United States: Maryland Trial Court Upholds Maryland’s Narrow Futility Demand Exception And Special Committee’s Approval Of Acquisition Of REIT’s External Manager

Last Updated: October 30 2013
Article by James J. Hanks, Jr., Sharon A. Kroupa and Christopher W. Pate

In an opinion issued yesterday, Judge Althea Handy of the Maryland Business and Technology Case Management Program in the Circuit Court for Baltimore City dismissed, with prejudice, the Amended Complaint in a suit challenging the acquisition by Cole Real Estate Investments, Inc., a Maryland corporation (formerly known as Cole Credit Property Trust III, Inc.) ("CREI"), of its external manager, Cole Holdings Corporation, an Arizona corporation, for stock of CREI and $20 million in cash. The transaction was reviewed and approved by a Special Committee of the Board of Directors of CREI, composed of the three independent directors. The Special Committee also reviewed and rejected two subsequent acquisition proposals by American Realty Capital Properties, Inc., a Maryland corporation ("ARCP"). (ARCP and CREI yesterday announced an acquisition by ARCP of CREI.)

The plaintiff stockholders filed a putative class action, alleging breach of fiduciary duties, aiding and abetting, unjust enrichment, waste and breach of the duty of candor and seeking an injunction of the stockholder vote on certain charter amendments and damages.

Plaintiffs argued that their allegations constituted direct claims for damages to the stockholders arising from (a) the issuance of the new shares in the transaction and (b) insufficient due diligence before rejecting ARCP's offers. Judge Handy disagreed, holding their claims were derivative in nature because there were no allegations of any separate harm to plaintiffs apart from any harm to CREI. The Court then held that plaintiffs were required to make demand on the Board, subject to Maryland's narrow futility exception, set forth in the decision of the Court of Appeals of Maryland (our highest state court) in Werbowsky v. Collomb in 2001. This narrow exception applies only where (a) demand or a delay in waiting for a response to a demand would cause "irreparable harm to the corporation" or (b) a majority of the board is "so personally conflicted and committed to" the transaction "that they could not be expected to respond to a demand in good faith and within the ambit of the business judgment rule." To succeed in the conflict exception, according to the Court of Appeals, plaintiffs must identify "clearly" and in "a very particular manner" the disqualifying conflicts of a majority of the board.

Judge Handy recognized the sufficiency of plaintiffs' allegations that the two management directors "were personally and directly conflicted in terms of the Merger" and that a demand made on them "would have been futile." However, with respect to the three members of the Special Committee, the Court held that allegations that they would continue to serve as directors and "earn hundreds of thousands of dollars in [director] fees" were "insufficient" to invoke the futility exception under the Werbowsky case. Indeed, the Court of Appeals in Werbowsky specifically rejected continued service and compensation as a director as a ground for demand futility. Judge Handy noted that plaintiffs alleged no other conflict as to the three Committee members and thus demand was required.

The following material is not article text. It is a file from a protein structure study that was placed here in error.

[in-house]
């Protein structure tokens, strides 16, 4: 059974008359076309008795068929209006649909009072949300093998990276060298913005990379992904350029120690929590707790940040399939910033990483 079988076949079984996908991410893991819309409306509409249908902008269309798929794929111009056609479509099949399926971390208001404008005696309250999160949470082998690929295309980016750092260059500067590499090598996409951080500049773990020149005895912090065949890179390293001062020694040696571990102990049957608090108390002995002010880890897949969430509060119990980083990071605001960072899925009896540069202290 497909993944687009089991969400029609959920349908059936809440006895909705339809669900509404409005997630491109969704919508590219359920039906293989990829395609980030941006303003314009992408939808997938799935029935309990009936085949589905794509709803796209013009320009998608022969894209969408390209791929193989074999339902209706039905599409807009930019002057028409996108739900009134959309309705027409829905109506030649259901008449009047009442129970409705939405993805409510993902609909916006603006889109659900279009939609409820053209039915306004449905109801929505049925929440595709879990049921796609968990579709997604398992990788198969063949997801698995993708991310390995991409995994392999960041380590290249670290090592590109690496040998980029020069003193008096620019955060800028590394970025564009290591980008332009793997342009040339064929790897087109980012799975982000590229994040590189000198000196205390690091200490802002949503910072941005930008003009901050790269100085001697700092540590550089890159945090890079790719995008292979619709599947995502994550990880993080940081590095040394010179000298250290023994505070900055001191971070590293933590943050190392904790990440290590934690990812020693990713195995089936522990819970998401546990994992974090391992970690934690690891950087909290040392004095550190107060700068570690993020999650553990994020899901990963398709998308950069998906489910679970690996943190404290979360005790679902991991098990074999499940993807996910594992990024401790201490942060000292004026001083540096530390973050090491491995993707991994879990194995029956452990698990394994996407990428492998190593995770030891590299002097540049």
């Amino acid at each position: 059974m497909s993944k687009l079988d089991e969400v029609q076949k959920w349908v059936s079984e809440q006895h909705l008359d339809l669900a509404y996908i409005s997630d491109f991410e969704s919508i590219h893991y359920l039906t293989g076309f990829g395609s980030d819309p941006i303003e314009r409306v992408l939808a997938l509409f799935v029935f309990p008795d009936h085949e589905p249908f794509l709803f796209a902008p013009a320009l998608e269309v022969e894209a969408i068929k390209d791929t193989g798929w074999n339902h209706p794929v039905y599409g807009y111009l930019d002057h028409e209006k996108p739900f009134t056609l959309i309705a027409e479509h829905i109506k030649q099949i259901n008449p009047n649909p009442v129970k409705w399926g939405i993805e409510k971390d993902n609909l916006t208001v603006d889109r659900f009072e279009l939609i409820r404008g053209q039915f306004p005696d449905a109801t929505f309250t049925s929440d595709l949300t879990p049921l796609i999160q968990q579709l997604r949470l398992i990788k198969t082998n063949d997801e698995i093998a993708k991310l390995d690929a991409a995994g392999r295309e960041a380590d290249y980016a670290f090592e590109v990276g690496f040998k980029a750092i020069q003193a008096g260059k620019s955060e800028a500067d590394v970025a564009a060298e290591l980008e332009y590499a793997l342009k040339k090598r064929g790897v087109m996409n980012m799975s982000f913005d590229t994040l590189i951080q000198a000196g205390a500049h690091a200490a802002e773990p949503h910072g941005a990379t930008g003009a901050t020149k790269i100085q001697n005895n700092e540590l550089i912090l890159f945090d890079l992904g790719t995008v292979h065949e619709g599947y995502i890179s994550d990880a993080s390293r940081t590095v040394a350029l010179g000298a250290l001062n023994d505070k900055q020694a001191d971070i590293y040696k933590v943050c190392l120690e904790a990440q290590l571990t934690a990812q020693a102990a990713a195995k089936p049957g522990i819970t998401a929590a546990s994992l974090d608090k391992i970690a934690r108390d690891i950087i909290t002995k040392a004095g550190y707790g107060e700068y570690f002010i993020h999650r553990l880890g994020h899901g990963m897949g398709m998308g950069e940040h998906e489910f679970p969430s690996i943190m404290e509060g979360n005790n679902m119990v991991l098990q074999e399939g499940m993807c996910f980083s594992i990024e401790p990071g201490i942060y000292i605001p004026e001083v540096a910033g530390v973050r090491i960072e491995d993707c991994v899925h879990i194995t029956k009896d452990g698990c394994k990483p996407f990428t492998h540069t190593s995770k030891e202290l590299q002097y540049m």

Having rejected plaintiffs' arguments for the futility exception, Judge Handy nevertheless went on "to address Defendants' alleged breaches of their fiduciary duties in light of the business judgment rule." Starting from the three-part statutory standard of conduct for directors in Section 2-405.1(a) of the Maryland General Corporation Law (which expressly applies to actions of members of a board committee) and quoting from the Supreme Court of Delaware in Barkan v. Amsted Indus., Inc., that "there is no single blueprint that a board must follow to fulfill its duties," the Court noted that plaintiffs had failed to plead the "particularized facts" necessary to overcome the presumption in favor of the actions of the members of the Special Committee.

Judge Handy dismissed the Amended Complaint with prejudice because she had already allowed plaintiffs to amend once and the problems she identified, especially on the demand futility issue, should have been corrected, if plaintiffs had any facts to address those issues, in the Amended Complaint.

Although the Court held that "dismissal of Plaintiffs' entire Consolidated Complaint [was] proper" for the reasons stated above, she specifically included in her dismissal a rejection of plaintiffs' "duty of candor" claim because the duty of candor has been "rigidly" limited by the Court of Appeals to "cash-out mergers" and also because plaintiffs had failed to plead direct claims against defendants for the reasons stated above.

Judge Handy's decision is another recognition by the judges of the Maryland Business and Technology Case Management Program that the actions of directors, particularly independent directors, of Maryland corporations will continue to receive broad judicial deference.

The content of this article is intended to provide a general guide to the subject matter. Specialist advice should be sought about your specific circumstances.

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